Metal Railings – history and facts
To the uninitiated, metal is metal but there are many different types of metals, all of which can add their own style and feel to a finished product. Metal is a common part of the home and surrounding areas and over the centuries, one of the most common features of a home or building has been the railings surrounding it. Metal railings have a combined role in the surroundings of a home, providing an added level of security in addition to looking good. There have been many different types of metal used for metal railings throughout the years and the following are some of the most popular.
Wrought Iron Metal Railings
The term wrought iron is still used for metal railings today but it does not refer to the same type of metal as was used in previous centuries. This is not a misnomer because the term wrought iron literally means that the metal has been manipulated or worked into shape but it should be noted that wrought iron metal railings used today are not constructed from the same metal as previous wrought iron metal railing.
Wrought iron is the standard "iron" for Europe and has been around since the Middle Ages, although the methods of making, designing and shaping the iron changed dramatically over the centuries. The Industrial Revolution of the second half of the 18th century brought many new ways of making wrought iron and many of these methods showcased innovative ways of removing any impurities caused by the fuel coming into contact with the metal.
The last wrought iron plant in the United Kingdom, and the world, closed down in 1973 bringing an end to this style of metal. Historical buildings are able to be preserved in a true fashion through the use of recycled wrought iron but all new wrought iron metal railings are actually made from mild steel.
Mild Steel Metal Railings
Mild steel has become the most popular form of metal to make metal railings from and this is due to a number of reasons. Most importantly for manufacturers, it is a cheap metal, especially when bought in bulk supply. This vast reduction in cost has been of benefit to many suppliers and iron railing manufacturers, helping to combat rising costs in other areas.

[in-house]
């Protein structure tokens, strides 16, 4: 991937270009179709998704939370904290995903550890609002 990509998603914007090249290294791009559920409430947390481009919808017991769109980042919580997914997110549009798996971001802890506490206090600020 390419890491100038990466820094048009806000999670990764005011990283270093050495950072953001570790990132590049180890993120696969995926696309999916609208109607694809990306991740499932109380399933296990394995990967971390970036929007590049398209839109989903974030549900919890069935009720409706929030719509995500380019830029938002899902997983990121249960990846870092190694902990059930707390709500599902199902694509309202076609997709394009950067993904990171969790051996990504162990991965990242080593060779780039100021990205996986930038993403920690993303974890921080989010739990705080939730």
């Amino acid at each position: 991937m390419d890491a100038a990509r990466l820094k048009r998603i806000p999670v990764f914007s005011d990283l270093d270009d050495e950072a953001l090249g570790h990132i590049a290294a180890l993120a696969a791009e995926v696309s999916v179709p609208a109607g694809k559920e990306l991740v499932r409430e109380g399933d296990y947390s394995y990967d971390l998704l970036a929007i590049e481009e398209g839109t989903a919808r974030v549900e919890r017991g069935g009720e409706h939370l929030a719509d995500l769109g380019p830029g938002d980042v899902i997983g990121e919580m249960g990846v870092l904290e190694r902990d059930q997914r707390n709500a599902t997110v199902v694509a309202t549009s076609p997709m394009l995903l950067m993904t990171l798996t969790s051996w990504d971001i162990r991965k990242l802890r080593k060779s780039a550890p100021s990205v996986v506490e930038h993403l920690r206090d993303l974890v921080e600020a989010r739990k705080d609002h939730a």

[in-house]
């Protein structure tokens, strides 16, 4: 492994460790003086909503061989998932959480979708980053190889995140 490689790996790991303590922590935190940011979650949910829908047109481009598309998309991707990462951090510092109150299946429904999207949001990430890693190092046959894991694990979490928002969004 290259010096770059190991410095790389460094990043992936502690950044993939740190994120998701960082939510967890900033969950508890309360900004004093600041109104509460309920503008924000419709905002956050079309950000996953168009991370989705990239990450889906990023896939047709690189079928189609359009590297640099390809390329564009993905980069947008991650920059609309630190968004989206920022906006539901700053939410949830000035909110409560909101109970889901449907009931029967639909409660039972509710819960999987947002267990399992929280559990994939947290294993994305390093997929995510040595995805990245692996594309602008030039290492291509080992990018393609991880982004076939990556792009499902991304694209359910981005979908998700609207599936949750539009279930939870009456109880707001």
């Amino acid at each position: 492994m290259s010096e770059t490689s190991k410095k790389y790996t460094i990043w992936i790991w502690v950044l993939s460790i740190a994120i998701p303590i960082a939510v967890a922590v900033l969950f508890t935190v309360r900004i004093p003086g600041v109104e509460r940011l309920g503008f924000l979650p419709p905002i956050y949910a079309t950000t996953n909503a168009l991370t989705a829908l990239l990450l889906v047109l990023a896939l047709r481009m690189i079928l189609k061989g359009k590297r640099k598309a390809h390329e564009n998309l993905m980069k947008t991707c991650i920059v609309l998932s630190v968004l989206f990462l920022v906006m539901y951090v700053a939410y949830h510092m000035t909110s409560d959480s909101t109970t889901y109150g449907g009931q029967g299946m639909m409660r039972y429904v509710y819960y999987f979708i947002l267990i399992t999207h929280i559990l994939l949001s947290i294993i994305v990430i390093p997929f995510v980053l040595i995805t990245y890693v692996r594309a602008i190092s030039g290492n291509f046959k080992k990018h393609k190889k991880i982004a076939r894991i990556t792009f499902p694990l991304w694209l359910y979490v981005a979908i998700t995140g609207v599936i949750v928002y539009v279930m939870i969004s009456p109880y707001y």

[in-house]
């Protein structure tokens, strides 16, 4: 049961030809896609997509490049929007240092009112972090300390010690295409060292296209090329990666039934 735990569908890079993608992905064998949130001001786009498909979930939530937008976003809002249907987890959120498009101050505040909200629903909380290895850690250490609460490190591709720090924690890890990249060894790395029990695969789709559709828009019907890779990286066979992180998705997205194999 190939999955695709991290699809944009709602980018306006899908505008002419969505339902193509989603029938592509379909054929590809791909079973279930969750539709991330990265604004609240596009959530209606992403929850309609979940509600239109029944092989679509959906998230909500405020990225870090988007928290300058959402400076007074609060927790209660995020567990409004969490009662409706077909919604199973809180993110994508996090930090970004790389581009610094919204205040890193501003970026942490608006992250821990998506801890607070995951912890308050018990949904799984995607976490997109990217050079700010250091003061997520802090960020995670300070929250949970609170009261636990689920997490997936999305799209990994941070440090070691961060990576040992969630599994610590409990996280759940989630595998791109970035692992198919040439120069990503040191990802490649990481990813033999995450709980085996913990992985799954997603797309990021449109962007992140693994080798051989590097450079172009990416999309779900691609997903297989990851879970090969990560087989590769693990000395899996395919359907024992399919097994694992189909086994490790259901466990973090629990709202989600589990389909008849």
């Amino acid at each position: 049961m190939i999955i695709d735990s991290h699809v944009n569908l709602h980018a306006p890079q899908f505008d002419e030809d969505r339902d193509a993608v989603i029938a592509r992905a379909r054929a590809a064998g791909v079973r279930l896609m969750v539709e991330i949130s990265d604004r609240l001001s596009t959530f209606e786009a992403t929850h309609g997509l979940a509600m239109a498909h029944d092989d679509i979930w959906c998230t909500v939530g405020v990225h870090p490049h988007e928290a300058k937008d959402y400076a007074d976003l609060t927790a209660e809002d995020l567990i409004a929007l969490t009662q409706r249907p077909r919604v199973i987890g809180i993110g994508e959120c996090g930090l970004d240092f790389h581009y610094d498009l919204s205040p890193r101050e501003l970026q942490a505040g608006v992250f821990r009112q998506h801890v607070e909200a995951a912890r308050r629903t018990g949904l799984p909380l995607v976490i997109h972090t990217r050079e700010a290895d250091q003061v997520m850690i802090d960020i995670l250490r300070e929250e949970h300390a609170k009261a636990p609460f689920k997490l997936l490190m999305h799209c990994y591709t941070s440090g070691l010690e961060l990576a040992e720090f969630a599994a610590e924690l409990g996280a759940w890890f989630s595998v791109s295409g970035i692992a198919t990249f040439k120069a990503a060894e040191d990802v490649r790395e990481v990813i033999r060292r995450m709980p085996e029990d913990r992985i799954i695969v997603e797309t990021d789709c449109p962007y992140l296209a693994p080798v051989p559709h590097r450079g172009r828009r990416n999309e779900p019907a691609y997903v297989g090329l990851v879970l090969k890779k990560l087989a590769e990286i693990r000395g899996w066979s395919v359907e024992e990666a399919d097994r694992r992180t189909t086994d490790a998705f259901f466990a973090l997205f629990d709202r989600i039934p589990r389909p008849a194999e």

Mild steel metal is also very malleable without being brittle, making it an ideal replacement for wrought iron metal railings. When wrought iron metal began being phased out, this method of metal production was growing in popularity and superseded it with regards to metal railing production. Even to this day, mild metal is the most common form of steel.
Stainless Steel Metal Railings
Although many different people were close to inventing a stainless steel, the history books record that Harry Brearley invented stainless steel in August 1913. The immediate benefit in this breakthrough was in making cutlery but it wasn't too long that the emergence of steel that would be less likely to rust captured the imagination in a number of ways.
Stainless steel had a role to play in the war effort with many of the engine valves for fighter jets being made from stainless steel but it was in the 1920s that it first started being used for buildings and common exterior work.
St Paul's Cathedral in London and the Chrysler Building in New York are just two of the famous locations that were strengthened and bolstered by stainless steel on their exterior. Nowadays, polished stainless steel railings and barriers play a supporting role in many houses framing balustrades and stairways.
There have been many other types of metal used in the creation of iron railings with brass and chrome providing a unique finish and style to a railing. Due to the cost factor, it appears that mild steel metal will remain the most popular form of steel for railings but there are other reasons why this stands out for mass use.
Its malleability helps to create a wider range of designs, ensuring that customers can get the style they want with a guarantee of the railings lasting for a long time. Fashion taste and budgets will always influence the overall decision of metal railings but there are plenty of options for every consumer.